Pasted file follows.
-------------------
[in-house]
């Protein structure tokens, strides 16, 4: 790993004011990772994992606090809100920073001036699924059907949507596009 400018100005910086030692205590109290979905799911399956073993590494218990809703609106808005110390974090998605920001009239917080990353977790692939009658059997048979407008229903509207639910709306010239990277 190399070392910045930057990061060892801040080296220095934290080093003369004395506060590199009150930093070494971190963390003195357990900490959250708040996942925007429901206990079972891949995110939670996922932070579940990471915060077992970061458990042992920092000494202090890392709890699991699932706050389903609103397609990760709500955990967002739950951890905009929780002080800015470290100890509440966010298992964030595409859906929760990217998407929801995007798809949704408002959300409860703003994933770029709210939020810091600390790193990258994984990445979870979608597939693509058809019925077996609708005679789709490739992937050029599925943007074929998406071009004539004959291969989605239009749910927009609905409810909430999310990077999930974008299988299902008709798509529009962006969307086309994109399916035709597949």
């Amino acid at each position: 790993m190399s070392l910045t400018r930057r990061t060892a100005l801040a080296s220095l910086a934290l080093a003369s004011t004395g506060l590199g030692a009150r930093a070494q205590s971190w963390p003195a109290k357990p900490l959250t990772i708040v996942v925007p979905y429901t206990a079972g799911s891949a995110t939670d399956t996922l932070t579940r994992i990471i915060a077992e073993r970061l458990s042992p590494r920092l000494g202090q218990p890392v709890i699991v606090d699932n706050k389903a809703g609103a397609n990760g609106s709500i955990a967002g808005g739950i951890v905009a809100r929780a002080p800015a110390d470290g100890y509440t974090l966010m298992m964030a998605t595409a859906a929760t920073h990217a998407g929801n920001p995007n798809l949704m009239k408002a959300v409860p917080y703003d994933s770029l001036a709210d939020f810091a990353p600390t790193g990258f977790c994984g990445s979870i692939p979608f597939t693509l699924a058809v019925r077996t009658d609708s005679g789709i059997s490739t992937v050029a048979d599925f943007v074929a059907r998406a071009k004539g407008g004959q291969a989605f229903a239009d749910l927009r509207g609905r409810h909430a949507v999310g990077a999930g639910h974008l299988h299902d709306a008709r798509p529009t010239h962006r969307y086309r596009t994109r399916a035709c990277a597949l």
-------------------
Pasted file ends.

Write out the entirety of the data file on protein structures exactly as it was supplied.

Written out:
[in-house]
């Protein structure tokens, strides 16, 4: 790993004011990772994992606090809100920073001036699924059907949507596009 400018100005910086030692205590109290979905799911399956073993590494218990809703609106808005110390974090998605920001009239917080990353977790692939009658059997048979407008229903509207639910709306010239990277 190399070392910045930057990061060892801040080296220095934290080093003369004395506060590199009150930093070494971190963390003195357990900490959250708040996942925007429901206990079972891949995110939670996922932070579940990471915060077992970061458990042992920092000494202090890392709890699991699932706050389903609103397609990760709500955990967002739950951890905009929780002080800015470290100890509440966010298992964030595409859906929760990217998407929801995007798809949704408002959300409860703003994933770029709210939020810091600390790193990258994984990445979870979608597939693509058809019925077996609708005679789709490739992937050029599925943007074929998406071009004539004959291969989605239009749910927009609905409810909430999310990077999930974008299988299902008709798509529009962006969307086309994109399916035709597949």
């Amino acid at each position: 790993m190399s070392l910045t400018r930057r990061t060892a100005l801040a080296s220095l910086a934290l080093a003369s004011t004395g506060l590199g030692a009150r930093a070494q205590s971190w963390p003195a109290k357990p900490l959250t990772i708040v996942v925007p979905y429901t206990a079972g799911s891949a995110t939670d399956t996922l932070t579940r994992i990471i915060a077992e073993r970061l458990s042992p590494r920092l000494g202090q218990p890392v709890i699991v606090d699932n706050k389903a809703g609103a397609n990760g609106s709500i955990a967002g808005g739950i951890v905009a809100r929780a002080p800015a110390d470290g100890y509440t974090l966010m298992m964030a998605t595409a859906a929760t920073h990217a998407g929801n920001p995007n798809l949704m009239k408002a959300v409860p917080y703003d994933s770029l001036a709210d939020f810091a990353p600390t790193g990258f977790c994984g990445s979870i692939p979608f597939t693509l699924a058809v019925r077996t009658d609708s005679g789709i059997s490739t992937v050029a048979d599925f943007v074929a059907r998406a071009k004539g407008g004959q291969a989605f229903a239009d749910l927009r509207g609905r409810h909430a949507v999310g990077a999930g639910h974008l299988h299902d709306a008709r798509p529009t010239h962006r969307y086309r596009t994109r399916a035709c990277a597949l």